Bring Out The Dead
The independent e-marketplace is officially dead. Any remaining doubts were put to rest last week by some very bad news from Ventro and Internet Capital Group. Ventro, a onetime operator of vertical industry marketplaces, and ICG, an incubator that heavily invested in independent exchanges such as MetalSite, both reported huge quarterly losses. Ventro reported a Q4 net loss of $451.6 million on zero revenue, while ICG, posted a Q4 net loss of $561.2 million.
Cloudy Outlook A large part of Ventros loss$382.5 millionincluded charges related to the shutdown of two of its vertical market exchanges: Chemdex, a life-sciences exchange, and Promedix, its medical-devices marketplace. ICGs loss included a $302 million write-down of the value of its portfolio of companies, primarily PaperExchange and MetalSite, two independent vertical marketplaces.
ICG, which was able to attract many talented industry managers, has not been able to translate that brainpower into market demand. For instance, ICG managing director Tony Ibarguen was recruited in late 1999 from distributor Tech Data where he was president and COO. At ICG, Ibarguens focus is business services and he sits on the boards of six ICG partner companies including MetalSite.
But the outlook for vertical industry e-marketplaces like Ventros Chemdex has been cloudy ever since dominant players like General Motors decided to get in on the action. It formed industry-backed exchanges like Covisint, the auto industry e-marketplace founded by GM, Ford Motor Co. and DaimlerChrysler AG.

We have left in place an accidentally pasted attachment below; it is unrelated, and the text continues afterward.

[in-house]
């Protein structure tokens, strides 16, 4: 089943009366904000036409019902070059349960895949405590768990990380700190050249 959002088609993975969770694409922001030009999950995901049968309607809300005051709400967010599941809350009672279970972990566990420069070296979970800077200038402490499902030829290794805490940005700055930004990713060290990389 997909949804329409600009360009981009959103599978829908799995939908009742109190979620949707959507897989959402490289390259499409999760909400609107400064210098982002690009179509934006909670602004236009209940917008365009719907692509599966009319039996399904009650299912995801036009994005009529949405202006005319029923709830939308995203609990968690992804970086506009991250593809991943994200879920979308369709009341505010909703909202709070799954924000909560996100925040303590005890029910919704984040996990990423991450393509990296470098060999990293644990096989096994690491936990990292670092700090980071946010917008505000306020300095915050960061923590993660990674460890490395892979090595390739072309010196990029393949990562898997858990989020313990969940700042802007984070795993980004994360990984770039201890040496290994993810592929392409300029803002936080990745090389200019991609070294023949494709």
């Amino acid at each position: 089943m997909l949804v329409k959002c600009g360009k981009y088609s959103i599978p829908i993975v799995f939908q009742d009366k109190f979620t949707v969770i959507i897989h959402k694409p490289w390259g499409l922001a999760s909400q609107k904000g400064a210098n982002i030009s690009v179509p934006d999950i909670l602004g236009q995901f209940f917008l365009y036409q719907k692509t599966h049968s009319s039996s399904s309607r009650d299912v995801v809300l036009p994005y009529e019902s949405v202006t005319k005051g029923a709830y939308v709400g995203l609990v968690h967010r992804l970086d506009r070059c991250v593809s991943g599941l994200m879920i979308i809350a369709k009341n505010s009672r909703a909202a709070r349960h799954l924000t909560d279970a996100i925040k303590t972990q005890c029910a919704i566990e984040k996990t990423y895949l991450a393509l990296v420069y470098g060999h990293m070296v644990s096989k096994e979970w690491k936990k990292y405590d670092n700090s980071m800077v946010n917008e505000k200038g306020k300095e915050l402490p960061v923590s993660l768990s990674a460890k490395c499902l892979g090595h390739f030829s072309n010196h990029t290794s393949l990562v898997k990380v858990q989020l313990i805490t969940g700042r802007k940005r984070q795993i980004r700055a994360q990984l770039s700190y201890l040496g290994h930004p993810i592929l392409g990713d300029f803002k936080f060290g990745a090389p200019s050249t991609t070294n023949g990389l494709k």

Even industry-backed exchanges have limited appeal, but a real sweet spot, say analysts and vendors, is the private exchange operated by a single company as a way to work with its multiple trading partners. AMR Research, for example, released a report last week that said private trading exchanges will become the dominant mechanism for online trading, which will reach $5.7 trillion in 2004, and "the corporate command center for B2B commerce".
Insider Pains Looking forward, neither Ventro nor ICG offer good news. Ventro CEO Dave Perry apologized to industry analysts during a conference call for being unable to disclose much information until after the company files to buy back its convertible debt at 27 cents on the dollar.
However, Perry was able to disclose the resignations of Ventros COO, CFO and VP of marketing. Ventros long-term goal is to become a "marketplace services provider," but the viability of that direction is questionable in an already overcrowded market.
Any Buyers? To keep its companies afloat, ICG will pump money into select ones. It expects to raise $25 million by selling its stakes in Blackbird, Deja, EmployeeLife, SageMake and VerticalNet Europe, says Walter Buckley, ICG president and CEO.
ICG, says Buckley, will continue to evaluate which companies to unload. Unfortunately, the market is overflowing with Internet companies looking for a buyer, driving valuations down. According to Webmergers.com, a firm that tracks Internet mergers and acquisitions, buyers spent more than $600 million to buy 60 Internet destinations in January. That compares to $3.7 billion spent to acquire 57 companies in January 2000.
ICGs Buckley also says that theres little hope it will be able to take even its most mature companies public in the foreseeable future. "Our focus is on building these companies and winning in their respective markets. And were giving little to no visibility into going public." Last year, five ICG companies pulled their IPOs due to market conditions.
Regardless of whether Ventro and ICG can rise from the ashes, the death knell has already tolled for independent vertical e-marketplaces.